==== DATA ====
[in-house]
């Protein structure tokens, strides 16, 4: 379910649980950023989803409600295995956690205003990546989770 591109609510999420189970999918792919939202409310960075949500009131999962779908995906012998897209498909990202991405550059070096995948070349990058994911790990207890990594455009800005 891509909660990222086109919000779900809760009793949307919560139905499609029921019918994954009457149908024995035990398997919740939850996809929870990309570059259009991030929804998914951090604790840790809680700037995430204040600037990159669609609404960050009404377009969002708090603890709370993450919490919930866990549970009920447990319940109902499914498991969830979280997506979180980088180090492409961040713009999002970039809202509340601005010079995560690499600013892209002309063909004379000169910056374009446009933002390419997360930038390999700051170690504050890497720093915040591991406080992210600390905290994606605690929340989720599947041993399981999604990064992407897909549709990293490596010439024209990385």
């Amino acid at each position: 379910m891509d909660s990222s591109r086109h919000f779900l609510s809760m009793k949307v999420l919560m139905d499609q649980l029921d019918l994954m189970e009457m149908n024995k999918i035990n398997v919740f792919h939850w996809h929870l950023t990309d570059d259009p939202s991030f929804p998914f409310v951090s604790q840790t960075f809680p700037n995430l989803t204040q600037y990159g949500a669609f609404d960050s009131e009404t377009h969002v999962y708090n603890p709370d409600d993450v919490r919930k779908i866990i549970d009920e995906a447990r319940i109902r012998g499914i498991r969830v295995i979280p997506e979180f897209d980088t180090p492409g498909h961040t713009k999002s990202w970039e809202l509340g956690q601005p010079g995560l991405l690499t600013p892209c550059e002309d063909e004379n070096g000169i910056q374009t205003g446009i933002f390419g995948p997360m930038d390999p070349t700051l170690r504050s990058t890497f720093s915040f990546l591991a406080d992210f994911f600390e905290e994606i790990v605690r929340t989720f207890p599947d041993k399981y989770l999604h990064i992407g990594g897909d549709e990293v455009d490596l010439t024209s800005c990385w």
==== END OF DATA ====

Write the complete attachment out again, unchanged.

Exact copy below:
[in-house]
């Protein structure tokens, strides 16, 4: 379910649980950023989803409600295995956690205003990546989770 591109609510999420189970999918792919939202409310960075949500009131999962779908995906012998897209498909990202991405550059070096995948070349990058994911790990207890990594455009800005 891509909660990222086109919000779900809760009793949307919560139905499609029921019918994954009457149908024995035990398997919740939850996809929870990309570059259009991030929804998914951090604790840790809680700037995430204040600037990159669609609404960050009404377009969002708090603890709370993450919490919930866990549970009920447990319940109902499914498991969830979280997506979180980088180090492409961040713009999002970039809202509340601005010079995560690499600013892209002309063909004379000169910056374009446009933002390419997360930038390999700051170690504050890497720093915040591991406080992210600390905290994606605690929340989720599947041993399981999604990064992407897909549709990293490596010439024209990385």
């Amino acid at each position: 379910m891509d909660s990222s591109r086109h919000f779900l609510s809760m009793k949307v999420l919560m139905d499609q649980l029921d019918l994954m189970e009457m149908n024995k999918i035990n398997v919740f792919h939850w996809h929870l950023t990309d570059d259009p939202s991030f929804p998914f409310v951090s604790q840790t960075f809680p700037n995430l989803t204040q600037y990159g949500a669609f609404d960050s009131e009404t377009h969002v999962y708090n603890p709370d409600d993450v919490r919930k779908i866990i549970d009920e995906a447990r319940i109902r012998g499914i498991r969830v295995i979280p997506e979180f897209d980088t180090p492409g498909h961040t713009k999002s990202w970039e809202l509340g956690q601005p010079g995560l991405l690499t600013p892209c550059e002309d063909e004379n070096g000169i910056q374009t205003g446009i933002f390419g995948p997360m930038d390999p070349t700051l170690r504050s990058t890497f720093s915040f990546l591991a406080d992210f994911f600390e905290e994606i790990v605690r929340t989720f207890p599947d041993k399981y989770l999604h990064i992407g990594g897909d549709e990293v455009d490596l010439t024209s800005c990385w």